Week 244 (16 - 22 June 2018)
127 years, 478 Tests, 60 white captains, 0 black captains.
The uncomfortable reality of white men dominating rugby in South Africa, even in the post-Apartheid era, shifted significantly earlier this month when Siya Kolisi led the Springboks out as the first-ever black South African test captain, in what was a special moment of both sporting and national significance.
Born into the Eastern Cape Province township of Zwide, and raised by his grandmother from the age of 15, the Springboks captain could not depend on regular meals. Rather than becoming despondent with the hand life had dealt him, Kolisi focused on his natural rugby talent. His drive to make it to the top, and the inspiring message he is communicating to the world now that he is there, is an inspiration to disadvantaged people all over the globe.
"My first goal was to get a meal at the end of the day. Now I set much higher goals. I want to be one of the best players in the Springbok team and one of the best players in the world.”
Kolisi’s evident rugby talent at an under-12 tournament in Zwide led to him receiving a scholarship to the prestigious Grey Junior School in Port Elizabeth and later continued to Grey High School. While at the school, Kolisi faced a backlash for wearing the school uniform when he returned to his community. Ignoring this, he continued to wear the uniform, a symbol of his rightful place at the elite Grey school. In hindsight, Kolisi’s attitude and refusal to be ashamed, was a sign that he was well on his way to becoming a Springbok player.
Despite attending Grey, and the negativity he received, Kolisi is incredibly proud of his roots. Remembering the South Africans who have helped him along the way, he continues to help out those in a similar position to himself. In 2016, he donated shirts to the African Bombers, the club he played for when he was young. He acts as a source of inspiration for young South Africans, encouraging them to focus on overcoming their situations and to make the most of their opportunities.
“I don’t shy away from where I have come from and I’m aware that my story is a typical South African story in some ways. It’s my motivation. “Yes, being a professional sportsman can be tough and occasionally you question if it’s all worth it. But then I just think about where I’ve come from and about the people that look up to me. For me to be able to help people inspired by me, I have to play every week. That is my duty.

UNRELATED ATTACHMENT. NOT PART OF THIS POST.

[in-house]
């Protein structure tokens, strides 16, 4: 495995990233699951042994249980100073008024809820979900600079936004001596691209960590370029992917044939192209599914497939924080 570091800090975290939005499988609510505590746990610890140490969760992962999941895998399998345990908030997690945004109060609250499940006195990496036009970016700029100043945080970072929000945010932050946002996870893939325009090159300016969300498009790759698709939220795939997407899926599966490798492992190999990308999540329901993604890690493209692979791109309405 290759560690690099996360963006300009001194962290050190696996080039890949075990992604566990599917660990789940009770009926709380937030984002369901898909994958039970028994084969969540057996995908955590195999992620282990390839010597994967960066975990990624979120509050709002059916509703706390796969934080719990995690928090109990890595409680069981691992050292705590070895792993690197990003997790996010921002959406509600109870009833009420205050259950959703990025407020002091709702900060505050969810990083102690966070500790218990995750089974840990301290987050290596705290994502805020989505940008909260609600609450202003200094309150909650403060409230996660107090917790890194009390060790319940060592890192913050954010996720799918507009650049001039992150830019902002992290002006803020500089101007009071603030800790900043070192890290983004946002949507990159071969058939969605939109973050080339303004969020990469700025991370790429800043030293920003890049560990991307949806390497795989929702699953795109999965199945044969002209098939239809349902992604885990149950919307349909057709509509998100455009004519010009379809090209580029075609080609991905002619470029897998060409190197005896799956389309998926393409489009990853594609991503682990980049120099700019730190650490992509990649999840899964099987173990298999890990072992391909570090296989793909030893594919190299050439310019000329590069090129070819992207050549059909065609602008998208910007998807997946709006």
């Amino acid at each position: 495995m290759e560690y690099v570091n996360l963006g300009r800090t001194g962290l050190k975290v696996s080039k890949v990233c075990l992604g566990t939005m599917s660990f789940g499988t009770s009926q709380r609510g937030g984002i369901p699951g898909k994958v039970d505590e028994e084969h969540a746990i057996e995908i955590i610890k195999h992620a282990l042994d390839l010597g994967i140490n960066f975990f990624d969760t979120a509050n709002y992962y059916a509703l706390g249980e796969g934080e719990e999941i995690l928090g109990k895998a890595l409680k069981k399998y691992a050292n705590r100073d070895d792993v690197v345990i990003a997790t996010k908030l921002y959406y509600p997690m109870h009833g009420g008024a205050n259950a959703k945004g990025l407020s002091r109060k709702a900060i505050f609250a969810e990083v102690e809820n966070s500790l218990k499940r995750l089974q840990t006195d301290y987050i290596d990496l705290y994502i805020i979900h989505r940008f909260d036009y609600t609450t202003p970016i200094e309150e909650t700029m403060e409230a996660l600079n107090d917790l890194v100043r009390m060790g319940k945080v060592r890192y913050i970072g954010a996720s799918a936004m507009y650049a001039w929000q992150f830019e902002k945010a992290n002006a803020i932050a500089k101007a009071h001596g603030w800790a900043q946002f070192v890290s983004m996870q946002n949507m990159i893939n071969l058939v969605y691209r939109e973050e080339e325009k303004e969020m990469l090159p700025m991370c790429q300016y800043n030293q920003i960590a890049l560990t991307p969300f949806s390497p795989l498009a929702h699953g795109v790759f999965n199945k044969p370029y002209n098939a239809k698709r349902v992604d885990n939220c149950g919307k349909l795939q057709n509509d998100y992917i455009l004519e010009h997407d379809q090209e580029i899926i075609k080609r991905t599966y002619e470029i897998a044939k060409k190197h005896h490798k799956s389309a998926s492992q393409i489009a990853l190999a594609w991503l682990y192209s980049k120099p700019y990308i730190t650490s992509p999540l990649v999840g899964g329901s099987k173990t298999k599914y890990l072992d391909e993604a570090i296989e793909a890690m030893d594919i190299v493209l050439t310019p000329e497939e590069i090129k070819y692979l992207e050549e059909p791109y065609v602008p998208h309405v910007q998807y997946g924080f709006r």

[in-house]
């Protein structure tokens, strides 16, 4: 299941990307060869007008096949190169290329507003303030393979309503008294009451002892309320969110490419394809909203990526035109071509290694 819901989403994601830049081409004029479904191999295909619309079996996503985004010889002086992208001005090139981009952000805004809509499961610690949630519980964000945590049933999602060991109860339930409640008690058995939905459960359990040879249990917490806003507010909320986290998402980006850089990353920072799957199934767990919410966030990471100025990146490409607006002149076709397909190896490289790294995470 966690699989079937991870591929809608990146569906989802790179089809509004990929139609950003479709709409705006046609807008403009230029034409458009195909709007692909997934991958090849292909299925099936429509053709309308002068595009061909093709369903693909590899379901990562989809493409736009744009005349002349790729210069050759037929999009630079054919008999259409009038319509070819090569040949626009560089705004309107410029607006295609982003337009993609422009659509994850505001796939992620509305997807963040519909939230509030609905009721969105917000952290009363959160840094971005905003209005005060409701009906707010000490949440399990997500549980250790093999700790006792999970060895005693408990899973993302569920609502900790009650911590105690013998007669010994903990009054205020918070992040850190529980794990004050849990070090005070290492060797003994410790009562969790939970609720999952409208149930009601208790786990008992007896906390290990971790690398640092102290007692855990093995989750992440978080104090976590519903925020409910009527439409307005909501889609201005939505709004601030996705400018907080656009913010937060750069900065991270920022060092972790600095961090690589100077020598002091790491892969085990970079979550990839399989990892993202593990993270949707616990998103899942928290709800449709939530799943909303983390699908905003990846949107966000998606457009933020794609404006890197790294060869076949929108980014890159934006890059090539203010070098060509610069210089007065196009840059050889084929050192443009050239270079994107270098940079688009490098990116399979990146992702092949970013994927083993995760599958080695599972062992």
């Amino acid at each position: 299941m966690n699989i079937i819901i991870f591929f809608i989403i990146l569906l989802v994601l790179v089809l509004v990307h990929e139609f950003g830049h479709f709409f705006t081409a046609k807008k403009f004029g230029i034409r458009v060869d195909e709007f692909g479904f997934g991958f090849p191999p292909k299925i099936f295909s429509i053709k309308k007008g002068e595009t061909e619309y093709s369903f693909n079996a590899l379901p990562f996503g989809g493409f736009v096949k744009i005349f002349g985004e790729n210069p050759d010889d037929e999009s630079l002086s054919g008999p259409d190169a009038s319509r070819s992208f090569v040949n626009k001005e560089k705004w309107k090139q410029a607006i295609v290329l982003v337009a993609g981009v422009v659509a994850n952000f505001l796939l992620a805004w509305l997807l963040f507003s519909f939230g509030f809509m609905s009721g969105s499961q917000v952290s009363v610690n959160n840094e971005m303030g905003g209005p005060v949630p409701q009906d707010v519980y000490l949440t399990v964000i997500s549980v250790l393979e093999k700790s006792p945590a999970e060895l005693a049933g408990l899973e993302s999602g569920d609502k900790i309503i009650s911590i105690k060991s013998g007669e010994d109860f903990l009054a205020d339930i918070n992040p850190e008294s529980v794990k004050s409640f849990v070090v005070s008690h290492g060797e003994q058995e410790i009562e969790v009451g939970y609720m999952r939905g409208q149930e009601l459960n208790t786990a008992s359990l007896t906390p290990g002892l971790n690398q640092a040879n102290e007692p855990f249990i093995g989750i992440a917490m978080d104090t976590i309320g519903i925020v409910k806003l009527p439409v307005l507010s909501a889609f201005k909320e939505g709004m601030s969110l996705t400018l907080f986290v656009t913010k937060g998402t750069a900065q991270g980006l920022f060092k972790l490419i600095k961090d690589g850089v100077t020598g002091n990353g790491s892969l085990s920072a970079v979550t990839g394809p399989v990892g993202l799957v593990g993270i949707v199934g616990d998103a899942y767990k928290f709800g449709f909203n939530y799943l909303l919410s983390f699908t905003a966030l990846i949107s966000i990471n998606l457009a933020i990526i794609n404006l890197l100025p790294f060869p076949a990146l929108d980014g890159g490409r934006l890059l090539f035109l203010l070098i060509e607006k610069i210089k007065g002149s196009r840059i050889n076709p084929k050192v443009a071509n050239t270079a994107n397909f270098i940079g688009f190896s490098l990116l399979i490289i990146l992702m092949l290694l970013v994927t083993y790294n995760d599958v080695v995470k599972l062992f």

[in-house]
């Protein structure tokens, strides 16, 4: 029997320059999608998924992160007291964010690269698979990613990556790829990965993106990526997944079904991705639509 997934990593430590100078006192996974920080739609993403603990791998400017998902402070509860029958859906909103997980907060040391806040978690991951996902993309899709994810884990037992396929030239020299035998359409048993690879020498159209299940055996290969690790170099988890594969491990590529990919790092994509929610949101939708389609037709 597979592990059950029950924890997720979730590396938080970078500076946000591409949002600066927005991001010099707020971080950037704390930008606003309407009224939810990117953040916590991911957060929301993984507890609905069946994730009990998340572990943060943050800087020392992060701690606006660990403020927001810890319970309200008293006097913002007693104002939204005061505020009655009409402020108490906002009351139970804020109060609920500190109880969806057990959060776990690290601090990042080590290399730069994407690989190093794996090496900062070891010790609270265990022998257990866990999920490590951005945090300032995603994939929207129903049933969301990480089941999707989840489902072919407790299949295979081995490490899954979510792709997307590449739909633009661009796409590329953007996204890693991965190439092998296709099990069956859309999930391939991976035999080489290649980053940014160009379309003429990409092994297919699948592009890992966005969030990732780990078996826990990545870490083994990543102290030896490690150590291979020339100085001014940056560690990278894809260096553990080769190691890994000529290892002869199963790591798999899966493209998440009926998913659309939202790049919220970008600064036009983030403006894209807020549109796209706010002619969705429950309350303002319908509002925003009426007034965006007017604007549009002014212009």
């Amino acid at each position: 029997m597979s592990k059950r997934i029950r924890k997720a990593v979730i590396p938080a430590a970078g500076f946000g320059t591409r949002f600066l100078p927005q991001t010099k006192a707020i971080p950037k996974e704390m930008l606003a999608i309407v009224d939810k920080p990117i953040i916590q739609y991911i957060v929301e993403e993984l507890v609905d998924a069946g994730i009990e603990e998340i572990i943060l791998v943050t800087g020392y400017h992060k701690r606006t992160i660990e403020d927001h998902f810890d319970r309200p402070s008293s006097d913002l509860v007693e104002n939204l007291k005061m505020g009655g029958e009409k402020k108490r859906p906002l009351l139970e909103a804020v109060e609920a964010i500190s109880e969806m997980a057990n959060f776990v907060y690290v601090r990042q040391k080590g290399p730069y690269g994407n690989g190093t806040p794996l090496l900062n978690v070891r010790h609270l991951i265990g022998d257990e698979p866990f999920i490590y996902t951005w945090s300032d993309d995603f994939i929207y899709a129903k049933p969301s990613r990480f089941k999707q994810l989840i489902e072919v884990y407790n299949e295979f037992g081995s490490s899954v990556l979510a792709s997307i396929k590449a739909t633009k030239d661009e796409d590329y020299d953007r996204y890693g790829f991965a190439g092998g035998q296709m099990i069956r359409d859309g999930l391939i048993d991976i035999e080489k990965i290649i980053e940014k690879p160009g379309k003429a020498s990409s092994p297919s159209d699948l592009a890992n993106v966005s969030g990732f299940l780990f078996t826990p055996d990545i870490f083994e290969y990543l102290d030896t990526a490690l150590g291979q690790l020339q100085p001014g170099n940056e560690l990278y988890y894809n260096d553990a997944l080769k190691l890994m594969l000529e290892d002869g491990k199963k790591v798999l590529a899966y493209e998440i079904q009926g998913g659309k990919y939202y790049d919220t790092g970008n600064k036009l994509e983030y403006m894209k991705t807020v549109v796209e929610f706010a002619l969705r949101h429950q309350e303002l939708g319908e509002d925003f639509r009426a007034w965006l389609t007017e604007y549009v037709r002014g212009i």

“I’m not only trying to inspire black kids but people from all races. When I’m on the field and I look into the crowd, I see people of all races and social classes. We as players represent the whole country. I tell my team-mates that you should never play just to represent one group. You can’t play to be the best black player or to be the best white player to appeal to a community; you have to play to be the best for every South African. We represent something much bigger than we can imagine.”
While his appointment has resulted in the inevitable political focus, Kolisi remains focused on rugby, the passion that got him this far. He has made it clear that he wants to “represent everybody in South Africa”, and ensure rugby is a sport for all South Africans.
On Saturday, South Africa will look to complete a 3-0 series whitewash against England. However, the success of this series for South Africa goes far beyond the performances on the pitch. Kolisi’s appointment could well be the start of a new era in South African rugby.
For communicating the importance of unity and for using sport as a mechanism to bridge social divide, Siya Kolisi is JTA Communicator of the Week.